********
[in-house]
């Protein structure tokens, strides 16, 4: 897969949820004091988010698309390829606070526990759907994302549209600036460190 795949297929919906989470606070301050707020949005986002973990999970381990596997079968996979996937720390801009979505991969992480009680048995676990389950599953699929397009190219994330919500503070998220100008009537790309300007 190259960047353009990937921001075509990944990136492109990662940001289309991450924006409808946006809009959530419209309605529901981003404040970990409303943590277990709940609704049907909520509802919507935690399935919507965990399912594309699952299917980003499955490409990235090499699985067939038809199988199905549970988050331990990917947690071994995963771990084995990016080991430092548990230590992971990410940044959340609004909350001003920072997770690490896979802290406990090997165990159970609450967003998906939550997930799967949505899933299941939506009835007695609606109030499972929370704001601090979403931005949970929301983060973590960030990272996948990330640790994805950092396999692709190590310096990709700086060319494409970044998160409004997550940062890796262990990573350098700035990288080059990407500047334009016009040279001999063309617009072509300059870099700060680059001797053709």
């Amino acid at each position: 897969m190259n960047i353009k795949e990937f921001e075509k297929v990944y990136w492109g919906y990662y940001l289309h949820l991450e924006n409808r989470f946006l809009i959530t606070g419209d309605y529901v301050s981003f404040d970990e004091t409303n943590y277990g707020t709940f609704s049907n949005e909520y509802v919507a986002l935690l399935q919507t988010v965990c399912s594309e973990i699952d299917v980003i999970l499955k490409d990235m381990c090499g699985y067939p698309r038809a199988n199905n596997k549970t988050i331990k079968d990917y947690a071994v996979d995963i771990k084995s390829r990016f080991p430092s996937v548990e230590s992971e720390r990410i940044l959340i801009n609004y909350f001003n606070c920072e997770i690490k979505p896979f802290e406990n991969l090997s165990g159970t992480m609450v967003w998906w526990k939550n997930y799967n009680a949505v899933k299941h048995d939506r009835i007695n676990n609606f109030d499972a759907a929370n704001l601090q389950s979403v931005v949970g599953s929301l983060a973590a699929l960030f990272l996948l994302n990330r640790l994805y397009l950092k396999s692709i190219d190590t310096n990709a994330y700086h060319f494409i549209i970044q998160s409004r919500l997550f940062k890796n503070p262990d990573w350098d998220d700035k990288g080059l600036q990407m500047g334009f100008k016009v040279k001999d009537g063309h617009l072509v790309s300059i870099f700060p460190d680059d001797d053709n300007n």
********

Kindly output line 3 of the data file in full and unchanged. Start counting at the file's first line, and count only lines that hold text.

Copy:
């Amino acid at each position: 897969m190259n960047i353009k795949e990937f921001e075509k297929v990944y990136w492109g919906y990662y940001l289309h949820l991450e924006n409808r989470f946006l809009i959530t606070g419209d309605y529901v301050s981003f404040d970990e004091t409303n943590y277990g707020t709940f609704s049907n949005e909520y509802v919507a986002l935690l399935q919507t988010v965990c399912s594309e973990i699952d299917v980003i999970l499955k490409d990235m381990c090499g699985y067939p698309r038809a199988n199905n596997k549970t988050i331990k079968d990917y947690a071994v996979d995963i771990k084995s390829r990016f080991p430092s996937v548990e230590s992971e720390r990410i940044l959340i801009n609004y909350f001003n606070c920072e997770i690490k979505p896979f802290e406990n991969l090997s165990g159970t992480m609450v967003w998906w526990k939550n997930y799967n009680a949505v899933k299941h048995d939506r009835i007695n676990n609606f109030d499972a759907a929370n704001l601090q389950s979403v931005v949970g599953s929301l983060a973590a699929l960030f990272l996948l994302n990330r640790l994805y397009l950092k396999s692709i190219d190590t310096n990709a994330y700086h060319f494409i549209i970044q998160s409004r919500l997550f940062k890796n503070p262990d990573w350098d998220d700035k990288g080059l600036q990407m500047g334009f100008k016009v040279k001999d009537g063309h617009l072509v790309s300059i870099f700060p460190d680059d001797d053709n300007n």